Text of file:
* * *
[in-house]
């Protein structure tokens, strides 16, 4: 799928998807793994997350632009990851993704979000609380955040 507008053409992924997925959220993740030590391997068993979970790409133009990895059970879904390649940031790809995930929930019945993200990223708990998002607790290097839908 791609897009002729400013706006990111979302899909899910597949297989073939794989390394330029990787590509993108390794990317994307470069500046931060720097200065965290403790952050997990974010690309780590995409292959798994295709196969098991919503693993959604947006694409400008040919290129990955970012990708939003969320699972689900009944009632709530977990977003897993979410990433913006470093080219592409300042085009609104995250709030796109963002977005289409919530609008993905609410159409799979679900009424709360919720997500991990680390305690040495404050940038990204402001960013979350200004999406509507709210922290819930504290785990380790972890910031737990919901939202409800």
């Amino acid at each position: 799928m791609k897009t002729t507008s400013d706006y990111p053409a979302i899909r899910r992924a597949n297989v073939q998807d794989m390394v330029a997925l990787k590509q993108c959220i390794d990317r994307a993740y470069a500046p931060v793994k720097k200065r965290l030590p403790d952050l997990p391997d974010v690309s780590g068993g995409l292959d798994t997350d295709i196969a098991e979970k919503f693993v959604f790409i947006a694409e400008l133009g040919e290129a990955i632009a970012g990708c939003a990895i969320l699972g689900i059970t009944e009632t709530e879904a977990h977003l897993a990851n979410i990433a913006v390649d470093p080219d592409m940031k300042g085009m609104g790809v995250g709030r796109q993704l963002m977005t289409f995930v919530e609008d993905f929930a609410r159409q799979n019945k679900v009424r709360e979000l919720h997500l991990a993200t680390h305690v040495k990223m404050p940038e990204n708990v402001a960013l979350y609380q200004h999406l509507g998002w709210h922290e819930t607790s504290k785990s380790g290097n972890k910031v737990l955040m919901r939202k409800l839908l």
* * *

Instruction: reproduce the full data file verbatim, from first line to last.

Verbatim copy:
[in-house]
């Protein structure tokens, strides 16, 4: 799928998807793994997350632009990851993704979000609380955040 507008053409992924997925959220993740030590391997068993979970790409133009990895059970879904390649940031790809995930929930019945993200990223708990998002607790290097839908 791609897009002729400013706006990111979302899909899910597949297989073939794989390394330029990787590509993108390794990317994307470069500046931060720097200065965290403790952050997990974010690309780590995409292959798994295709196969098991919503693993959604947006694409400008040919290129990955970012990708939003969320699972689900009944009632709530977990977003897993979410990433913006470093080219592409300042085009609104995250709030796109963002977005289409919530609008993905609410159409799979679900009424709360919720997500991990680390305690040495404050940038990204402001960013979350200004999406509507709210922290819930504290785990380790972890910031737990919901939202409800």
């Amino acid at each position: 799928m791609k897009t002729t507008s400013d706006y990111p053409a979302i899909r899910r992924a597949n297989v073939q998807d794989m390394v330029a997925l990787k590509q993108c959220i390794d990317r994307a993740y470069a500046p931060v793994k720097k200065r965290l030590p403790d952050l997990p391997d974010v690309s780590g068993g995409l292959d798994t997350d295709i196969a098991e979970k919503f693993v959604f790409i947006a694409e400008l133009g040919e290129a990955i632009a970012g990708c939003a990895i969320l699972g689900i059970t009944e009632t709530e879904a977990h977003l897993a990851n979410i990433a913006v390649d470093p080219d592409m940031k300042g085009m609104g790809v995250g709030r796109q993704l963002m977005t289409f995930v919530e609008d993905f929930a609410r159409q799979n019945k679900v009424r709360e979000l919720h997500l991990a993200t680390h305690v040495k990223m404050p940038e990204n708990v402001a960013l979350y609380q200004h999406l509507g998002w709210h922290e819930t607790s504290k785990s380790g290097n972890k910031v737990l955040m919901r939202k409800l839908l």